• When searching for particular files, you can switch to sorting files by date – ascending (from oldest to newest) or descending (from newest to oldest) – or by file type or size.
      • Click Control O to open all documents. 
      • On the top right, mouse over the third icon from the right, called “change your view.” Click the drop-down arrow. Scroll down to “details.” Choose “ascending” or “descending.”
      • Change it back at your convenience. 
  • Notice the tools on your tool bar that you have never used. 
    • Strike-through on the tool bar. Highlight the letters or words you might want to cross out. Then hit Strike-through. 
    • Shrink to fit.
      • To shrink the document to one page, click on File, then Print Preview.
      • On the Print Preview screen, click on the seventh icon from the left: three tiny pages, the left one darker than the others, with an arrow point from left to right.
      • That function prevent a document from printing  an additional page.
      • Note: To shrink the document, Microsoft Word decreases the size of each font used in the document.
    • To add the Shrink-to-fit icon to the toolbar
      • Right click on an empty space in the toolbar.
      • From the drop-down list, choose the last item, Customize.
      • From the list of Categories, choose Tools.
      • Scroll down the list of Commands until you find the icon (called here) Shrink one page.
      • Drag the icon to the toolbar.

Read more tips

 

Write great beginnings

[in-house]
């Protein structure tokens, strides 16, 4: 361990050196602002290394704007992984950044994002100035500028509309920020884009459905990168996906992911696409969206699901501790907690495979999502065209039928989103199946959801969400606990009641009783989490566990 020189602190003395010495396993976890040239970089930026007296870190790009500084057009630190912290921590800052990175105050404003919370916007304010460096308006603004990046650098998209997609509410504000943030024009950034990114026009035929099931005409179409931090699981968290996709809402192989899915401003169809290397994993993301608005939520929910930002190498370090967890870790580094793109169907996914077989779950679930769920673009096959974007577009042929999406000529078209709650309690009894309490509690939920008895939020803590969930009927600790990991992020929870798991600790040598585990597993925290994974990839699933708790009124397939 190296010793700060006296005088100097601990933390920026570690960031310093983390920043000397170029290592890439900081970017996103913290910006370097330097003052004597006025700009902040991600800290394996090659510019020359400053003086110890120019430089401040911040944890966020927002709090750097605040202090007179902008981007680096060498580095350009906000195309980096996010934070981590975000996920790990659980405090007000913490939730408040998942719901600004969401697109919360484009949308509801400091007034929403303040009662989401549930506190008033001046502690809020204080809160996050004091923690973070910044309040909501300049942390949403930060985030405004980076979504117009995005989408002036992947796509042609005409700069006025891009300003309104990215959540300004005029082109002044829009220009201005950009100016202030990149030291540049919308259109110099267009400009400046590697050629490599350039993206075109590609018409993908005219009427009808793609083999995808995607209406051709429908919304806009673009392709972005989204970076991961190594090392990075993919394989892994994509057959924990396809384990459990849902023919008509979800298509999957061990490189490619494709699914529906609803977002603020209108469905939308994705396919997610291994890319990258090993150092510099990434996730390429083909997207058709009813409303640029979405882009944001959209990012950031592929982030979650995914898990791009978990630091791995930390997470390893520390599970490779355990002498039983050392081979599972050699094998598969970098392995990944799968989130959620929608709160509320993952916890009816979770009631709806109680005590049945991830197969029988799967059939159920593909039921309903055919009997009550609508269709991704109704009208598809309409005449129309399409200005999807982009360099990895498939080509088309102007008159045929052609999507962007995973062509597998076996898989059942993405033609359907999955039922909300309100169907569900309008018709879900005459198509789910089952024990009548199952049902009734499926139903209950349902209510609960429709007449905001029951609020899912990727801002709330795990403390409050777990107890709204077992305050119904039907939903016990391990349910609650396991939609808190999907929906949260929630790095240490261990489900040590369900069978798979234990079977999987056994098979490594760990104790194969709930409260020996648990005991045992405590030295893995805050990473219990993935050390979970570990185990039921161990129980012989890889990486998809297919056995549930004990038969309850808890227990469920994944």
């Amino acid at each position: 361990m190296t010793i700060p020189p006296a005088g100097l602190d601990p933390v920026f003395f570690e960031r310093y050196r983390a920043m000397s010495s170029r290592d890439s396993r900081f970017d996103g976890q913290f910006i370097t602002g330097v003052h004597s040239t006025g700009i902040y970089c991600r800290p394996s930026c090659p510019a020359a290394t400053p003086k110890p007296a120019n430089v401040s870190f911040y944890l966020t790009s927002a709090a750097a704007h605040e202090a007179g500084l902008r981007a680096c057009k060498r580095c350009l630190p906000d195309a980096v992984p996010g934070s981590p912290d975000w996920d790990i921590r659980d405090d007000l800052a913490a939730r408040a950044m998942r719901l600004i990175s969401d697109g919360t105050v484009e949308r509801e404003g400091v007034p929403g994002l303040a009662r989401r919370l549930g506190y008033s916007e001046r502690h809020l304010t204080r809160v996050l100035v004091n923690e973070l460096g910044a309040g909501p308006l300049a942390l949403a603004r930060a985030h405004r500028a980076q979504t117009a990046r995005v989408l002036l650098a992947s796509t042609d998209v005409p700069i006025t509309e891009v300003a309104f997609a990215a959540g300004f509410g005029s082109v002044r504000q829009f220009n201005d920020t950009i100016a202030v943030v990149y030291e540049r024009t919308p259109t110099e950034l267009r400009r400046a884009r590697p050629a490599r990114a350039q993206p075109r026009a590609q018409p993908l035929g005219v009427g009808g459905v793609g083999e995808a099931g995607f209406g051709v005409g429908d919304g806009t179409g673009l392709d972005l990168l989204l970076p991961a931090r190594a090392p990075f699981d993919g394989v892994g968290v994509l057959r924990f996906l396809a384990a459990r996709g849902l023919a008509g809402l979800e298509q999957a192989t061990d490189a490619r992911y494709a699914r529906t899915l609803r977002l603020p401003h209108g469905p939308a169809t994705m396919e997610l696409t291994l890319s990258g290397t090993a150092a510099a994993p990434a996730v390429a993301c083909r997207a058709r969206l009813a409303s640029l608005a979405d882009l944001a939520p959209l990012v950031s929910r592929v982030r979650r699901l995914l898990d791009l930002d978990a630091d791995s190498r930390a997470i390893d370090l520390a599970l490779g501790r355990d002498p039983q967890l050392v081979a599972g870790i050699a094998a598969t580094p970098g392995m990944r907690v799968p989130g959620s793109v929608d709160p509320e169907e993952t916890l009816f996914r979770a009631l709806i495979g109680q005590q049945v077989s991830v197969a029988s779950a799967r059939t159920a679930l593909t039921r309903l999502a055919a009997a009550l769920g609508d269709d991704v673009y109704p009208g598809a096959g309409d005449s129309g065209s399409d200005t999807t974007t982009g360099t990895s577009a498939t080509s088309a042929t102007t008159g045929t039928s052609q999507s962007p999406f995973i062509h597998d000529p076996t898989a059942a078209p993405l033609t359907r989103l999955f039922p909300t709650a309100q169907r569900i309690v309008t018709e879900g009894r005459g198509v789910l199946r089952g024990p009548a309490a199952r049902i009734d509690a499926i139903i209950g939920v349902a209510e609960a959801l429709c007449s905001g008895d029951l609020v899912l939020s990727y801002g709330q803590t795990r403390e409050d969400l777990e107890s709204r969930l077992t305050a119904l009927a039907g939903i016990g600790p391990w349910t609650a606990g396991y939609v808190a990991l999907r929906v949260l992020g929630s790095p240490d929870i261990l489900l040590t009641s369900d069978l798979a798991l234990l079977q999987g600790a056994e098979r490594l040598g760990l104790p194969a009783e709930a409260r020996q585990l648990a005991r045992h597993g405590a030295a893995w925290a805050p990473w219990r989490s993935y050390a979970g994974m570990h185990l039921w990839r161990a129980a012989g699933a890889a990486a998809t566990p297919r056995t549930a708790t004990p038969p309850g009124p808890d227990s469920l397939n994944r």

north-of-here-seattle
Journalists call story openings “ledes.”

Whether you call them beginnings, openings or ledes, you need to agonize over them – because you have about 250 words to grab your readers.

“Begin at the beginning,” the King said, gravely, “and go on ’till you come to the end. Then stop.” Lewis Carroll.

Up top, identify the message of the e-mail, web page or article. Learn new ways to begin a piece of writing. “A lead ought to shine like a flashlight, down into the whole piece, if possible,” says John McPhee.

Avoid these bland, trite leads

  • An apology or complaint: As you probably know….
  • A panorama or vague overview: Urban sprawl is a problem each of us faces every day.
  • A truism, a cliché, the obvious or platitudes: We are dedicated to being the world’s best at bringing people together – giving them easy access to each other and to the information and services they want and need – anytime, anywhere.
  • The Adam-and-Eve approach: Back when the company was founded….
  • There’s good news and there’s bad news….
  • A dictionary definition.
  • To whom it may concern.
  • Dear Sir or Madam.
  • Enclosed (or attached) please find.
  • It has come to my attention.

What Ed Snider taught me about writing nonfiction

Flyers